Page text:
It was a marvellous summer’s day. The sun shone, the Champagne flowed, London landmarks such as the dome of St Paul’s Cathedral and the portals of the National Gallery shimmered in the bright light.
A group of partygoers gathered on the roof of the Trafalgar Square Hilton to celebrate Warburtons’ 130th birthday. It was so hot the press drank more water than Champagne – for once! We were there to celebrate a landmark, well two actually, because with immaculate timing Jonathan Warburton announced that Warburtons had gained national distribution for the first time in its 130-year history.
Jonathan told me the deal had been brokered with Tesco’s bakery team. In addition, Asda, Somerfield and Sainsbury’s will also be receiving nationwide deliveries.
There have been industry rumblings for years along the lines of ‘when will Warburtons achieve national distribution?’
But as is so often the case, one company’s downfall is another’s opportunity. So when New Rathbones finally keeled over, after months and months of dizzy spells, doubtful deals and finally death, Warburtons dashed in, demolished other bids and bought up the Stockton bakery plus, more strategically for the south west, the Newport bakery.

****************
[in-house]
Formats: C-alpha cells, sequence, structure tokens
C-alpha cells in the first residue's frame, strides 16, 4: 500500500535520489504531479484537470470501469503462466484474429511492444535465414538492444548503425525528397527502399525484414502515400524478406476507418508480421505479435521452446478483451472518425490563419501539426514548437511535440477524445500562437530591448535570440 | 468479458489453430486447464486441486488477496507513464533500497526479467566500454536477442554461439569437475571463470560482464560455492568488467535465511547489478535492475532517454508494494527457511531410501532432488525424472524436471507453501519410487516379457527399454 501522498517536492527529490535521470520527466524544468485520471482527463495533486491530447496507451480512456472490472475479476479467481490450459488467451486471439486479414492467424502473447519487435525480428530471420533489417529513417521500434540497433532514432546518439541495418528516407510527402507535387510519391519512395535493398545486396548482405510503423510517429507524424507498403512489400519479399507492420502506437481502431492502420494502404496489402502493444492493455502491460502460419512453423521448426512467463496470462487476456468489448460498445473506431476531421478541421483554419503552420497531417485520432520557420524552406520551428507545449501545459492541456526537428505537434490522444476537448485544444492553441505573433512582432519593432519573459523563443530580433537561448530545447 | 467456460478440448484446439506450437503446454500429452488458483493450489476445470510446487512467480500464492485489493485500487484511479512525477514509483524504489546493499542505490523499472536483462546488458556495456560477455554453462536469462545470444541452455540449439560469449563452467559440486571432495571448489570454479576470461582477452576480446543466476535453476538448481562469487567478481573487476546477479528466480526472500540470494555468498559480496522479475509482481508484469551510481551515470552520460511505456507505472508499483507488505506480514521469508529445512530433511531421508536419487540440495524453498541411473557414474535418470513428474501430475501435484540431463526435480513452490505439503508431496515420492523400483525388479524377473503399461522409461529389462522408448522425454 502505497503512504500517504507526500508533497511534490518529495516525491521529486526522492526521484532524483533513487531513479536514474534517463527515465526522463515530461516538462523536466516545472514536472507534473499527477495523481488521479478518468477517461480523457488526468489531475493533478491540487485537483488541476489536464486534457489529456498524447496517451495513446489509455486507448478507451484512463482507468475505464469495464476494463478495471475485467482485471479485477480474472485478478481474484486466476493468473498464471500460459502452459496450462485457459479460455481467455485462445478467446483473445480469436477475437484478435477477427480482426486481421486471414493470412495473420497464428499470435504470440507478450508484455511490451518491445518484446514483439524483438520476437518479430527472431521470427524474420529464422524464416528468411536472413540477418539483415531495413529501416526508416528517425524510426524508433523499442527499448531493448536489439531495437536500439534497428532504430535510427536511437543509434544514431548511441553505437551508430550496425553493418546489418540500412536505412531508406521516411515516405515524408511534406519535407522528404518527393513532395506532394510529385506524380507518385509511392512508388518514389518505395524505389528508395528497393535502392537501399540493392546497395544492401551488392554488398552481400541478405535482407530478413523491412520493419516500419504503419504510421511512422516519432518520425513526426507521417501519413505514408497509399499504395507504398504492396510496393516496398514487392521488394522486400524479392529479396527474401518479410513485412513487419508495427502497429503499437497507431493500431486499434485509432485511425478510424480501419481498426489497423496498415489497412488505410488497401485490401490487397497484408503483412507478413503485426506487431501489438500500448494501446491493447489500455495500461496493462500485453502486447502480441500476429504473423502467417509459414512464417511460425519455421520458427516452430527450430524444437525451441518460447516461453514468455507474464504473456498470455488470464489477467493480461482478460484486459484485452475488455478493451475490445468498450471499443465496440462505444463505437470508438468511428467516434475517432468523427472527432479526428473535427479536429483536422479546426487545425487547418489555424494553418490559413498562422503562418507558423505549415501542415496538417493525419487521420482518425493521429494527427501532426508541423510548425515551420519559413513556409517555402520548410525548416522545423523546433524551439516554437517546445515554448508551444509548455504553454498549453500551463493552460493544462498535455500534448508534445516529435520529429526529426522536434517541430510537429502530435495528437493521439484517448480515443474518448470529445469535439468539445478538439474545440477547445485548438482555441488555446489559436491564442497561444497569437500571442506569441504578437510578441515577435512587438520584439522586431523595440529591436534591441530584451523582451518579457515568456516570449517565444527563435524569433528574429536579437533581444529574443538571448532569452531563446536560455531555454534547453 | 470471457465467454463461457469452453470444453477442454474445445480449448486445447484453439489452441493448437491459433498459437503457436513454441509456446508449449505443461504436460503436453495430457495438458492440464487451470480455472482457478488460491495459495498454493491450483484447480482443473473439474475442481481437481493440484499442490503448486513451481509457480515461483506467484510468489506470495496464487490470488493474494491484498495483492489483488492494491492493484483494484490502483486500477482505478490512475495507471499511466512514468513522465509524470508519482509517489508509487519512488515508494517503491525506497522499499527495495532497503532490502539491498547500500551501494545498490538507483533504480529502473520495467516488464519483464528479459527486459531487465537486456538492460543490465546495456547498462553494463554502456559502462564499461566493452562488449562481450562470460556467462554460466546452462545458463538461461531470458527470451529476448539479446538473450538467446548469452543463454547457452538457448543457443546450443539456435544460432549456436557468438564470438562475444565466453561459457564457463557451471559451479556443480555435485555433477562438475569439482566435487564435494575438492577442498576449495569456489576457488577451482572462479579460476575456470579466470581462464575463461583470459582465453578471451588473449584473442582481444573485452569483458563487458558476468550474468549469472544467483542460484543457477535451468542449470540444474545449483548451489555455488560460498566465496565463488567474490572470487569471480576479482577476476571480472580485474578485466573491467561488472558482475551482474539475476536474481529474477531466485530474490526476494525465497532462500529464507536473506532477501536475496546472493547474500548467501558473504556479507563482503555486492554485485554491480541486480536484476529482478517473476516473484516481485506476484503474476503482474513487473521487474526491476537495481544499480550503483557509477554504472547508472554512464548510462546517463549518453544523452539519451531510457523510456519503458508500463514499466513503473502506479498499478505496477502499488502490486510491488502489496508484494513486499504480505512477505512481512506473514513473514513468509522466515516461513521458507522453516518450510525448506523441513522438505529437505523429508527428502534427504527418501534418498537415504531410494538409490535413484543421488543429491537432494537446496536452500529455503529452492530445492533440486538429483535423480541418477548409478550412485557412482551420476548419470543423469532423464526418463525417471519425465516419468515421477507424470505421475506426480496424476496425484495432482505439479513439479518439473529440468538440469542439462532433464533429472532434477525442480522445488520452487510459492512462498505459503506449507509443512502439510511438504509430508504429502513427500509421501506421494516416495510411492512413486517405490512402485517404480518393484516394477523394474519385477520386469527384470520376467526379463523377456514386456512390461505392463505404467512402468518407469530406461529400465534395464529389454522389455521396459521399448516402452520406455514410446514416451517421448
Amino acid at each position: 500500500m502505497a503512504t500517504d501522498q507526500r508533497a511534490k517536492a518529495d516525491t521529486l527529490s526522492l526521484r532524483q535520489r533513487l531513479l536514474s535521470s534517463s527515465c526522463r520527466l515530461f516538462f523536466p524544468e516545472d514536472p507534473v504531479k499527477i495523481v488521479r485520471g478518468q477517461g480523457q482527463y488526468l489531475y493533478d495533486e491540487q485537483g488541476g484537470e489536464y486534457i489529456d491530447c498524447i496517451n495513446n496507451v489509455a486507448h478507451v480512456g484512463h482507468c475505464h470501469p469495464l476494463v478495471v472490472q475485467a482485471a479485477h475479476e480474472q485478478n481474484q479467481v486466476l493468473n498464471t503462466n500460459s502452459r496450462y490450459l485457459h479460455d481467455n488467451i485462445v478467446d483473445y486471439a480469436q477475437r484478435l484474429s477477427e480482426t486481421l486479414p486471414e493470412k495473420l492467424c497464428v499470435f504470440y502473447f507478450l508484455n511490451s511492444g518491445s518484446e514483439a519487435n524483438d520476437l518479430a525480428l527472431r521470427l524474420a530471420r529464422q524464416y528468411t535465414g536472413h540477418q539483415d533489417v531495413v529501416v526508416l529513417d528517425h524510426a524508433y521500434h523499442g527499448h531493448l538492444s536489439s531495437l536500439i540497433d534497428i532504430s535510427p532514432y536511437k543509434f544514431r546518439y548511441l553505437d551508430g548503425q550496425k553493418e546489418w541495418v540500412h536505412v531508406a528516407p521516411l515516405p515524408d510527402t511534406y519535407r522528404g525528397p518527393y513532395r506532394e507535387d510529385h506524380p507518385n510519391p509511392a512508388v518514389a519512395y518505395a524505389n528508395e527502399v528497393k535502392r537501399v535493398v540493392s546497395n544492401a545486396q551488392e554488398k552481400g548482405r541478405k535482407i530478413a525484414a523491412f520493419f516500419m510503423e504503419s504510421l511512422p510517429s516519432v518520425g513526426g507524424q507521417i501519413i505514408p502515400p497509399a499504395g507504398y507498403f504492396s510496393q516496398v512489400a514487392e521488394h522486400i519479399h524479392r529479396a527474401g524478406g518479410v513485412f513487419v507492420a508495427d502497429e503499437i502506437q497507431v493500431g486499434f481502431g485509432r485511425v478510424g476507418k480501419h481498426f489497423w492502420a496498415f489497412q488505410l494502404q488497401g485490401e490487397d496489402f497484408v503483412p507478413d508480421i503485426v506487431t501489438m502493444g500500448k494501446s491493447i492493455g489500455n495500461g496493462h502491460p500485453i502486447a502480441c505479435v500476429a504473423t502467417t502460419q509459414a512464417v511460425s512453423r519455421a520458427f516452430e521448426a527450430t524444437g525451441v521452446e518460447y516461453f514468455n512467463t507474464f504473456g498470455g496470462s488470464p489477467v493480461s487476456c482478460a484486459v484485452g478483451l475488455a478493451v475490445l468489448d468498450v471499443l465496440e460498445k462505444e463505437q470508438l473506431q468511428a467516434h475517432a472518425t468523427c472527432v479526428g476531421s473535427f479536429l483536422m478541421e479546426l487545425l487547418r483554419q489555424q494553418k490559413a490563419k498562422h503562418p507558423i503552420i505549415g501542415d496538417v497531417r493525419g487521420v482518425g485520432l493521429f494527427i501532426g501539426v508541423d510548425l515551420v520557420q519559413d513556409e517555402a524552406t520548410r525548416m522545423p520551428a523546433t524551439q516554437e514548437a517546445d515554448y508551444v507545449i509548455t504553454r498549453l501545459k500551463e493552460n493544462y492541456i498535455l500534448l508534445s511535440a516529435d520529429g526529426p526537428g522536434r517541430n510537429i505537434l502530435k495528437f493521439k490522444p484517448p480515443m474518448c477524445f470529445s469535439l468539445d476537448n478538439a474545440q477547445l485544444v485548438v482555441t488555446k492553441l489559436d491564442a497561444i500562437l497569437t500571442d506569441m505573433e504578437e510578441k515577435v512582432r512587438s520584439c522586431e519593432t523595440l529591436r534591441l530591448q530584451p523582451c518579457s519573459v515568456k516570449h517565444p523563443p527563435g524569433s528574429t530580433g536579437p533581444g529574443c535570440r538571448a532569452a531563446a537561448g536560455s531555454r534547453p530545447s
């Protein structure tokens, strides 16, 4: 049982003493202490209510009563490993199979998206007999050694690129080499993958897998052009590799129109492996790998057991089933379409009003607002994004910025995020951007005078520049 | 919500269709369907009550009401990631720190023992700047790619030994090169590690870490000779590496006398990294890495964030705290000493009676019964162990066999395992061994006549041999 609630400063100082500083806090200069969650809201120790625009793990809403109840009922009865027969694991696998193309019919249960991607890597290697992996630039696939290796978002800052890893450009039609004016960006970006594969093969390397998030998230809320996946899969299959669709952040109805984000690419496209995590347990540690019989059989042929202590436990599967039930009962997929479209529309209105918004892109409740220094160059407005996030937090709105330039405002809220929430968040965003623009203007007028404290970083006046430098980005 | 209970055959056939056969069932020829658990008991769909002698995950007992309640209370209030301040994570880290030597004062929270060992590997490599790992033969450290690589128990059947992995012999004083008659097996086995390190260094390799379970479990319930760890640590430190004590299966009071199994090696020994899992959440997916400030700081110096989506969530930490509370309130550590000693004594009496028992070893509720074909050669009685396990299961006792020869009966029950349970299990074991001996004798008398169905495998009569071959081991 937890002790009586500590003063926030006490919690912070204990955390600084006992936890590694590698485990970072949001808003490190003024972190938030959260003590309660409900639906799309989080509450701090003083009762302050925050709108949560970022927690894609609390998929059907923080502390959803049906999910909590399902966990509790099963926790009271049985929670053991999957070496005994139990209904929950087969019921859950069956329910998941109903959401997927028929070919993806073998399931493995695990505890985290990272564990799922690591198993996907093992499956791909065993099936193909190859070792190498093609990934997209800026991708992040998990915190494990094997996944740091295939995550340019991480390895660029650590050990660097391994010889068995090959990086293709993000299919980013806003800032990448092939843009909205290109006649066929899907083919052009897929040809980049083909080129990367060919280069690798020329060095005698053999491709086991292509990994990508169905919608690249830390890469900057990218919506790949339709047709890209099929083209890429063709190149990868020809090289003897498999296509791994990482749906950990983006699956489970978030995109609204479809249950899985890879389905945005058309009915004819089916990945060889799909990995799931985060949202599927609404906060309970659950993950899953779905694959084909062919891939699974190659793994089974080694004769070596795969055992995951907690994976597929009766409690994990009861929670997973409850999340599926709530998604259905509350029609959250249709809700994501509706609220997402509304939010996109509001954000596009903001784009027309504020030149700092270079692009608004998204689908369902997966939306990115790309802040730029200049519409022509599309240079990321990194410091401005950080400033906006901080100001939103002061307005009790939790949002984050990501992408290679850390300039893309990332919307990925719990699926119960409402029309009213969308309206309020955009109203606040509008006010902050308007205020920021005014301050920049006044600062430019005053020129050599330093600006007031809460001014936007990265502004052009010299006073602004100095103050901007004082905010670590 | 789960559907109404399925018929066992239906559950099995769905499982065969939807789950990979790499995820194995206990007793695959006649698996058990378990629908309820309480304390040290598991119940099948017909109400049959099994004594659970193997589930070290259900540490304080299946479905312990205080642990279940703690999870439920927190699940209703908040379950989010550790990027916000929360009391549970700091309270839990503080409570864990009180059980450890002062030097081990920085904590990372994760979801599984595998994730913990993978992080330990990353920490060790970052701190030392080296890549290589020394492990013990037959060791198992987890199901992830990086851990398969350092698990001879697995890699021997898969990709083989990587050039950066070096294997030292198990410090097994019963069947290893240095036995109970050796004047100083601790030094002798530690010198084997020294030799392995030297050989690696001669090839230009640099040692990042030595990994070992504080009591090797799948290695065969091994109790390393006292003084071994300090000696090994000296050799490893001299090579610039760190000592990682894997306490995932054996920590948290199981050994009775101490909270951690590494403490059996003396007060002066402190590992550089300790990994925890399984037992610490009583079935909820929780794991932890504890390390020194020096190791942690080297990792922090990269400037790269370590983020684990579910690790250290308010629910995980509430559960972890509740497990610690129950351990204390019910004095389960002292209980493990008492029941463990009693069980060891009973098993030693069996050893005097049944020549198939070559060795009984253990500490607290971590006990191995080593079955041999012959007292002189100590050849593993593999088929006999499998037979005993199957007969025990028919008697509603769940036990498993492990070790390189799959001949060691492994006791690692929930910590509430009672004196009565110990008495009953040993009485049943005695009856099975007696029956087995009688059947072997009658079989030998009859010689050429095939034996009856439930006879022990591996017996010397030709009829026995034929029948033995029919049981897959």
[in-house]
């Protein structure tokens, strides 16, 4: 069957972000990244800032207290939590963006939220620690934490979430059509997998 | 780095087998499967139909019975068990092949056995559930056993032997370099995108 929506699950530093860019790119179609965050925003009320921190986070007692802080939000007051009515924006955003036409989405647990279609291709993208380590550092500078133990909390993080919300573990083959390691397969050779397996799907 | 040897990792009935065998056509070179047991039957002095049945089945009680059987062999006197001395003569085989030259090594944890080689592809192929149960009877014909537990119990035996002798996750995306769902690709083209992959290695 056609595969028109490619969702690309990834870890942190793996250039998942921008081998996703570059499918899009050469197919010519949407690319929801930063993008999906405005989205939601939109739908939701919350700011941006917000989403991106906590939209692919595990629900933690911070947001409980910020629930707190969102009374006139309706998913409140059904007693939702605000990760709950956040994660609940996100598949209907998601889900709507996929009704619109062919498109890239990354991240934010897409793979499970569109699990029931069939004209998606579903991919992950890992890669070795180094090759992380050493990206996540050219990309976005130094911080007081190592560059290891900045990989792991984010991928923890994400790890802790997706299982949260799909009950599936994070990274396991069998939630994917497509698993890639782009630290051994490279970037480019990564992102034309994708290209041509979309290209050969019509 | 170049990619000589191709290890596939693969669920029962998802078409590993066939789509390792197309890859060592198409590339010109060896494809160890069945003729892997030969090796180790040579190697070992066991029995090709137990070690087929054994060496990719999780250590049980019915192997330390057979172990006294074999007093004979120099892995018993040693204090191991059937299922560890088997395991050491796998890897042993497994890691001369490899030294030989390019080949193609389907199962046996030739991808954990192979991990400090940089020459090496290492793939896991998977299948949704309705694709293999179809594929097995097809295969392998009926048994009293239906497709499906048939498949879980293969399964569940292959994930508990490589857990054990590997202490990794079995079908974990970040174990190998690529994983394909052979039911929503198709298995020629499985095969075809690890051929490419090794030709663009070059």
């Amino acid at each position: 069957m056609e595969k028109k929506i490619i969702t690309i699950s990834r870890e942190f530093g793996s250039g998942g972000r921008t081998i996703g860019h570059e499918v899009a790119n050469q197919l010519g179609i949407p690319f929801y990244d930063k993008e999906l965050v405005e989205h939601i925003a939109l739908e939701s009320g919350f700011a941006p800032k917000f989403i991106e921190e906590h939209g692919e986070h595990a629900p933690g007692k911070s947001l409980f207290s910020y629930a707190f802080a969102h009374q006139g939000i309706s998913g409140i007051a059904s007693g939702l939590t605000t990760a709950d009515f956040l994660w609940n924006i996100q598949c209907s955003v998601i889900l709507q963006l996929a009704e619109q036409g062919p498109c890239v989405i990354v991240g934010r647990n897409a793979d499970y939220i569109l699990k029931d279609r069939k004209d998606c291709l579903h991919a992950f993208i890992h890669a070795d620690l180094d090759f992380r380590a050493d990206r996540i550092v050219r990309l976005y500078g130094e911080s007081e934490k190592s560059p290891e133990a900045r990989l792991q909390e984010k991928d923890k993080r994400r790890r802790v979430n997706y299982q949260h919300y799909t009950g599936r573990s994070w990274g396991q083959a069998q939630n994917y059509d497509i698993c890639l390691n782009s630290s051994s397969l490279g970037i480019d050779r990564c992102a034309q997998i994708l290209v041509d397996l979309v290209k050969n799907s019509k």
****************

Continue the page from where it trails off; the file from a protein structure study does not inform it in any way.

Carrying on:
Combined with massive extra distribution offered by its Enfield site – and a new plant being built alongside – it must have been like gaining the keys to the (whole) kingdom at last.
Where has much of the money for investment come from?
From holding the price of its bread, of course! By refusing to compromise on quality or cost! “Economy loaves? – not our style,” they said!
With economy loaves Kears alone had led the way; others were mad to enter the fray. But that is hindsight. For years Warburtons refused to join in. It held its nerve against huge pressures. It was a General de Gaulle style ‘non!’ And said with conviction and
But while the rest of Britain’s plant baking industry has been largely littered with casualties, closures and consolidations, Warburtons just went on opening new plants – from eight to 14 in the past 10 years
And so, in great Machiavellian style, Tesco, the supermarket that had led the ‘economy’ price war with the 17p loaf, turned round and rewarded the one company that had refused to join the battle.
That is the irony of the price war.